A retired Garda superintendent said he had been concerned that a top RUC officer repeatedly used the same car to travel to the Republic in the months before he was killed in an IRA ambush.
Superintendent Bob Buchanan was murdered along with colleague Chief Superintendent Harry Breen near the border after a meeting at Dundalk Garda Station in March 1989.
Retired Garda Superintendent Pat Tierney, based in the town at the time, told the Smithwick Tribunal in Dublin that he met Mr Buchanan 12 times in both the North and the Republic between early February and the day he died.
“I certainly was a little apprehensive,” Mr Tierney said.
“I was conscious of the fact that he was coming quite often in the same car. It was a concern.”
The tribunal, established in 2005, is investigating allegations that Garda officers in the Republic or a civilian working in the force colluded with the IRA in the murders.
Mr Breen and Mr Buchanan were two of the highest-ranking RUC officers killed in the Troubles.
They had travelled to Dundalk garda station in Co Louth to discuss a possible joint RUC/Garda police operation against smuggling and were returning to the North when they were ambushed just north of the border on the Edenappa Road.
Mr Tierney, who was in charge of the Dundalk District office at the station, told the tribunal he had no evidence of any Garda or civilian collusion with the IRA.
Tribunal lawyer Dara Hayes said PSNI intelligence received more than 10 years after the killings claimed meetings between gardaí and the RUC were organised by a civilian administrator based at an unknown location in Ireland.
But Mr Tierney and another witness, former Garda George Flynn who also worked in the district office at the time, said they had no knowledge of this.
Mr Tierney said he spoke with Mr Buchanan on the morning of March 20, the day of the killings, during which the RUC officer said he wanted to arrange a meeting between Chief Superintendent Breen and then Dundalk Chief Superintendent John Nolan.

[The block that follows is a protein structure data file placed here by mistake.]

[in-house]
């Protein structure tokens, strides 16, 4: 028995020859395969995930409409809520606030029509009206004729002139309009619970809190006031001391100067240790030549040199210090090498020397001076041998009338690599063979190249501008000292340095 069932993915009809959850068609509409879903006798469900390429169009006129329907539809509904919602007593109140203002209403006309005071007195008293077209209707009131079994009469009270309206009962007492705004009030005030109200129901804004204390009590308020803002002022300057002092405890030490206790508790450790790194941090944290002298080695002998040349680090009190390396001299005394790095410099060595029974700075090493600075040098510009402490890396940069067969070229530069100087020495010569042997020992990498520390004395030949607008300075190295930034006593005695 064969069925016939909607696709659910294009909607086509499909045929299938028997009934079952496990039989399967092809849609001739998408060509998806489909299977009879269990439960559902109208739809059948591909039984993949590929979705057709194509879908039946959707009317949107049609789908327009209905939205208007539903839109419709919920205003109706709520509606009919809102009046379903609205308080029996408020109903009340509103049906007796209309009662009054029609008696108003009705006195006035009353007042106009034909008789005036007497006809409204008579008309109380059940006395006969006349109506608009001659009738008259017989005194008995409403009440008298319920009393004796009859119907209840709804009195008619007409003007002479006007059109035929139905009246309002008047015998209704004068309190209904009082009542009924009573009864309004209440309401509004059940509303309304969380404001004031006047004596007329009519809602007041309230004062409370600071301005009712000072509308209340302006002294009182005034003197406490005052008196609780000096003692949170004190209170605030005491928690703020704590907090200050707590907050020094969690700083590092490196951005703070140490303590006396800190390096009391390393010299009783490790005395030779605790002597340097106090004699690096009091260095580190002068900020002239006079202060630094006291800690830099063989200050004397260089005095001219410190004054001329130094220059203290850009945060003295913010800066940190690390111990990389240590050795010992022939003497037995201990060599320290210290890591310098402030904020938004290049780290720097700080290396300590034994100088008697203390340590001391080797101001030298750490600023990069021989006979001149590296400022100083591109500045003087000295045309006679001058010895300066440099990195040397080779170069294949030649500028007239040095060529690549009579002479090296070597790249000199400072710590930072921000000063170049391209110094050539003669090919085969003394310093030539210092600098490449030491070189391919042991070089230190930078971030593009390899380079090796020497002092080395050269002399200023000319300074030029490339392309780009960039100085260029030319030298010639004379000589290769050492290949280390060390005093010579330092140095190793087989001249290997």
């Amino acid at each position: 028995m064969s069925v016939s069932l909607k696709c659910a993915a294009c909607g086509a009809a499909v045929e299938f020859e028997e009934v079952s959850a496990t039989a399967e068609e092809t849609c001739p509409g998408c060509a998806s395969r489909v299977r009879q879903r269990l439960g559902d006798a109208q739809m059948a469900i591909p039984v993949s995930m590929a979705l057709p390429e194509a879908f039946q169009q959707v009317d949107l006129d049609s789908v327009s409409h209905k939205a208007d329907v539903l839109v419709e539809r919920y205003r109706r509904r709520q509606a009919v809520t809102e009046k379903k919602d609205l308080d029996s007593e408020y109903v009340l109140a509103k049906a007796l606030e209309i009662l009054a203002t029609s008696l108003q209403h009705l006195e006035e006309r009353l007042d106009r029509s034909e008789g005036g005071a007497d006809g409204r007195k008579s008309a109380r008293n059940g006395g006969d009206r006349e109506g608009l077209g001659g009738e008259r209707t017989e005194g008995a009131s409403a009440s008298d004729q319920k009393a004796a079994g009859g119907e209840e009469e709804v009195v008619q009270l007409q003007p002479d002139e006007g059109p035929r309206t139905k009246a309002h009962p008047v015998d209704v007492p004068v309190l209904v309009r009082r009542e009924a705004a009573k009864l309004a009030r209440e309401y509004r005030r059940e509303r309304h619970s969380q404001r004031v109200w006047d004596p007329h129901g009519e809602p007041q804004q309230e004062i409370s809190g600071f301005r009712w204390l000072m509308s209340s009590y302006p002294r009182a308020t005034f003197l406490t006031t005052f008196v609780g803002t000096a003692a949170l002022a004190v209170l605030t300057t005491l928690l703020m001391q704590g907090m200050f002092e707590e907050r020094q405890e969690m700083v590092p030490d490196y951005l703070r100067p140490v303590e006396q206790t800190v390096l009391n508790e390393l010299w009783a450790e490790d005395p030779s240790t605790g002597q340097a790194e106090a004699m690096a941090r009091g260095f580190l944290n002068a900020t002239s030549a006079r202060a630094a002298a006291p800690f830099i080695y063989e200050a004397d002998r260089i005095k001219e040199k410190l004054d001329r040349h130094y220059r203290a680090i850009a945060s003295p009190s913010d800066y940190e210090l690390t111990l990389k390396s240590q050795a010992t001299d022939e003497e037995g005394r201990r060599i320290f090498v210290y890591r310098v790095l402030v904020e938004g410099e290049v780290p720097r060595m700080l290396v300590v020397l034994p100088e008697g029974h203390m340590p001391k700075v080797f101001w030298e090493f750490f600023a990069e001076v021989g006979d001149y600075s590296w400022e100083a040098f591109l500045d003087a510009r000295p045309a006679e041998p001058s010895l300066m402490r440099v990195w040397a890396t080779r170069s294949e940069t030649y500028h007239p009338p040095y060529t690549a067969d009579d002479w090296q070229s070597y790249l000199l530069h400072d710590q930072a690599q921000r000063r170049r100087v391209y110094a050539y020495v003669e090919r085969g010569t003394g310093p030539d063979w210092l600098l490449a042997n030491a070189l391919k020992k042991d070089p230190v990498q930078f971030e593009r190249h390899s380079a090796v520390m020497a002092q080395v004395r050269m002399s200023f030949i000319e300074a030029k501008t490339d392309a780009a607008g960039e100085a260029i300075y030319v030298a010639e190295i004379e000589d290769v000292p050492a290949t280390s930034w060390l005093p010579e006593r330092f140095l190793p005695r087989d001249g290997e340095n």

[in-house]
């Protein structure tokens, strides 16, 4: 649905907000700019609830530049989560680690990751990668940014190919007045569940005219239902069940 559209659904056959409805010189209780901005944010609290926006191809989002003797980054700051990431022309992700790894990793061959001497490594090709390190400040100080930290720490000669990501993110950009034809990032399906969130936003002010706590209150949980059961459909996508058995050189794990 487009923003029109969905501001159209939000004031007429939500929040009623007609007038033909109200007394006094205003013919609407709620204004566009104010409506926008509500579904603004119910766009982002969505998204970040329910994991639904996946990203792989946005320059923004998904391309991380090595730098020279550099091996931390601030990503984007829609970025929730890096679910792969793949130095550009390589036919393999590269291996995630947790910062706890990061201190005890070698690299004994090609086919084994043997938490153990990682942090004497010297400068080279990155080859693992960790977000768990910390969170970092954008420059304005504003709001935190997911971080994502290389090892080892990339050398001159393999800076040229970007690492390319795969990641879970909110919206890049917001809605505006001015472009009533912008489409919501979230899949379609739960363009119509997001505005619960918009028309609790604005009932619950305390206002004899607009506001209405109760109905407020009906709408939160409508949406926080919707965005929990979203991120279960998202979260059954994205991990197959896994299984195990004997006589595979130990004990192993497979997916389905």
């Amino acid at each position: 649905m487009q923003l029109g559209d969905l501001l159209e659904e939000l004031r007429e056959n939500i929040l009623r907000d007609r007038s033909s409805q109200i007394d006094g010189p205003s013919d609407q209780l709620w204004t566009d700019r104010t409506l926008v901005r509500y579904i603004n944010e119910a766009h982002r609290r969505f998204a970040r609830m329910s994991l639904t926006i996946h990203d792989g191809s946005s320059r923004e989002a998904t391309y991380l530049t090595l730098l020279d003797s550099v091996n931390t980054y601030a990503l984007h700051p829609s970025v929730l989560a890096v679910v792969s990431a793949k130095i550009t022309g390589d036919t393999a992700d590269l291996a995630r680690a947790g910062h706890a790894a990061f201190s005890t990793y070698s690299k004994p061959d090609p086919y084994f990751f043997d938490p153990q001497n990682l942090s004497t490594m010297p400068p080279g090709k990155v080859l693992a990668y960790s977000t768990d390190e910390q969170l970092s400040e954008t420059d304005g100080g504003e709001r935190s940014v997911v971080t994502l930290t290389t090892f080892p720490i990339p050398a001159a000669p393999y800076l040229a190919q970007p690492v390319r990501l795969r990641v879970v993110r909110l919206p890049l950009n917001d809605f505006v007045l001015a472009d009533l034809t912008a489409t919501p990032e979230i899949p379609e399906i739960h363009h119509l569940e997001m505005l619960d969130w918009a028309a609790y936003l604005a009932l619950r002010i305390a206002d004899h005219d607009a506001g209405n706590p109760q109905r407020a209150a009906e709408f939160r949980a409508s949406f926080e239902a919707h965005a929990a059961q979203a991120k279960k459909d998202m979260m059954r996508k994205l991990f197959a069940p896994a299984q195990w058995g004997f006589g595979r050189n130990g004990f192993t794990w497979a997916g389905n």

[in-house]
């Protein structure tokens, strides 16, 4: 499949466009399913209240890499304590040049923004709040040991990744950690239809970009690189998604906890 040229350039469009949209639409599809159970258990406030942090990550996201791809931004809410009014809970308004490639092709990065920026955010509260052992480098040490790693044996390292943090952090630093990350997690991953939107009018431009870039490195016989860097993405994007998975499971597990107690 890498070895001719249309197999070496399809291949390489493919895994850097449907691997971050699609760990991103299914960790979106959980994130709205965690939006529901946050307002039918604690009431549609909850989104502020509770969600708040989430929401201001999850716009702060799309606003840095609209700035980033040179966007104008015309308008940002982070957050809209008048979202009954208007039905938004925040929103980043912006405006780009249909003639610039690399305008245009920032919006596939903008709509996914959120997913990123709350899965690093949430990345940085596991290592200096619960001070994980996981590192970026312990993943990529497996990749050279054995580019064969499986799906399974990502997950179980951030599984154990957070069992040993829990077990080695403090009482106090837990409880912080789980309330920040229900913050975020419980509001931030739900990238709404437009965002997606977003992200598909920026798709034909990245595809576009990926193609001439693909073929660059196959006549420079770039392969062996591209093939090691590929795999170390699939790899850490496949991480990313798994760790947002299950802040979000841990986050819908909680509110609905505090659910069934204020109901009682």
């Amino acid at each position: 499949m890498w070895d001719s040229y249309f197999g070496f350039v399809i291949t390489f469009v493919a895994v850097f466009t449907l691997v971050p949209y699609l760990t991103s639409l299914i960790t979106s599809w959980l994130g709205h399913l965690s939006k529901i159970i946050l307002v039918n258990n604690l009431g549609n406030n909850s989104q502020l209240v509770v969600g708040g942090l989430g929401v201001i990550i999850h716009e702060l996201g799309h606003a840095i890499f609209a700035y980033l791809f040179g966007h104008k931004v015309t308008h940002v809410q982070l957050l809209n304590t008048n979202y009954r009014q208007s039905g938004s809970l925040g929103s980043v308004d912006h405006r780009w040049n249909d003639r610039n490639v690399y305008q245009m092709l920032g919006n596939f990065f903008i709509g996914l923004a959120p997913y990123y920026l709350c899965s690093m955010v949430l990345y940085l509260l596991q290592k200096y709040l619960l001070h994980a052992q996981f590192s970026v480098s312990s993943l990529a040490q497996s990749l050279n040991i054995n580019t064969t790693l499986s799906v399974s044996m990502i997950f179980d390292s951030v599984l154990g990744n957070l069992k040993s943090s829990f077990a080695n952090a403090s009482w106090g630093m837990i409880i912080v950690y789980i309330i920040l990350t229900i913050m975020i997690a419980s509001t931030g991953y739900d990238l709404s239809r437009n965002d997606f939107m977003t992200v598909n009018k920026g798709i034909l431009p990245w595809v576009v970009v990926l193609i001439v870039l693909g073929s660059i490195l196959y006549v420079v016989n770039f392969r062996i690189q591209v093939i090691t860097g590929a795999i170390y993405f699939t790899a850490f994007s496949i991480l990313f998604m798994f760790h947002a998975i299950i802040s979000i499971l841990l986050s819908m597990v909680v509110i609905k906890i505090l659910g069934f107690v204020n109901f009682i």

Mr Tierney told the tribunal the call was not “scrambled” and accepted it was possible the conversation could have been overheard.
He said he directed Mr Buchanan to Mr Nolan’s office.
The retired Garda superintendent said Mr Buchanan told him he was being transferred on April 17.
Mr Tierney met the RUC officer in Dundalk station that afternoon and said he was in a “joyous” mood at the prospect of moving.
“He (Mr Buchanan) was a very easy going man, easy to discuss with and talk to him, no formalities,” Mr Tierney said.
“A very nice man. A decent gentleman.”
Mr Tierney said he received a call from an RUC officer that afternoon expressing concern about Mr Buchanan and Mr Breen, after the officers had left the station.
Mr Tierney said: “(The RUC officer said) ’Pat, I wonder have our boys left.
“’There was an incident at Meigh. A red car was involved, we’re worried’ Words to that effect,” Mr Tierney said.
The retired top garda said he travelled to the border crossing and could see the RUC officers’ car on the road.
“We assumed the worst,” he told the tribunal.
Earlier, Mr Flynn told the tribunal he questioned the number of times Mr Buchanan travelled into the Irish Republic.
“They were strange times,” Mr Flynn said.
“I would be uncomfortable travelling north as often as he (Mr Buchanan) travelled south.”
The tribunal was adjourned until next week.